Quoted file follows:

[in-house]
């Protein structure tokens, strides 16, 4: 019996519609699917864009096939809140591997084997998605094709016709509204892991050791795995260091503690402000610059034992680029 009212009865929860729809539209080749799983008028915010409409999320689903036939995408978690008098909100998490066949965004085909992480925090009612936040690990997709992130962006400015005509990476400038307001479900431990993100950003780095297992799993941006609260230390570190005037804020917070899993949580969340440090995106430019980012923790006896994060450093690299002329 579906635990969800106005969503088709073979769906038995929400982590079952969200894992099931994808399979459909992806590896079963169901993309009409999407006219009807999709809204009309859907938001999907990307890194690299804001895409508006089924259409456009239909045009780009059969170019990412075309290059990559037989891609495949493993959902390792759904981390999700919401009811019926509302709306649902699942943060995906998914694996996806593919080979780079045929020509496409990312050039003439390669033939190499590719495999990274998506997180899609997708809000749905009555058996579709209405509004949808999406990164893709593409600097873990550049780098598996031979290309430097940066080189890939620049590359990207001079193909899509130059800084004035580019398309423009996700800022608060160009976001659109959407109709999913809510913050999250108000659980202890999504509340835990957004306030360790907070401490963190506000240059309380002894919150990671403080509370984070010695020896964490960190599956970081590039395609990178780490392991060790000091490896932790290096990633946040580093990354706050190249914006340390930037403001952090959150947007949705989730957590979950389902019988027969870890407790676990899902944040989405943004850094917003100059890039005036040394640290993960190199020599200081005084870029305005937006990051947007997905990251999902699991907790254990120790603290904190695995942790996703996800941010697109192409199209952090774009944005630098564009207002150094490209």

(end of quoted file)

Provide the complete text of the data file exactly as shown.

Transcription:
[in-house]
């Protein structure tokens, strides 16, 4: 019996519609699917864009096939809140591997084997998605094709016709509204892991050791795995260091503690402000610059034992680029 009212009865929860729809539209080749799983008028915010409409999320689903036939995408978690008098909100998490066949965004085909992480925090009612936040690990997709992130962006400015005509990476400038307001479900431990993100950003780095297992799993941006609260230390570190005037804020917070899993949580969340440090995106430019980012923790006896994060450093690299002329 579906635990969800106005969503088709073979769906038995929400982590079952969200894992099931994808399979459909992806590896079963169901993309009409999407006219009807999709809204009309859907938001999907990307890194690299804001895409508006089924259409456009239909045009780009059969170019990412075309290059990559037989891609495949493993959902390792759904981390999700919401009811019926509302709306649902699942943060995906998914694996996806593919080979780079045929020509496409990312050039003439390669033939190499590719495999990274998506997180899609997708809000749905009555058996579709209405509004949808999406990164893709593409600097873990550049780098598996031979290309430097940066080189890939620049590359990207001079193909899509130059800084004035580019398309423009996700800022608060160009976001659109959407109709999913809510913050999250108000659980202890999504509340835990957004306030360790907070401490963190506000240059309380002894919150990671403080509370984070010695020896964490960190599956970081590039395609990178780490392991060790000091490896932790290096990633946040580093990354706050190249914006340390930037403001952090959150947007949705989730957590979950389902019988027969870890407790676990899902944040989405943004850094917003100059890039005036040394640290993960190199020599200081005084870029305005937006990051947007997905990251999902699991907790254990120790603290904190695995942790996703996800941010697109192409199209952090774009944005630098564009207002150094490209």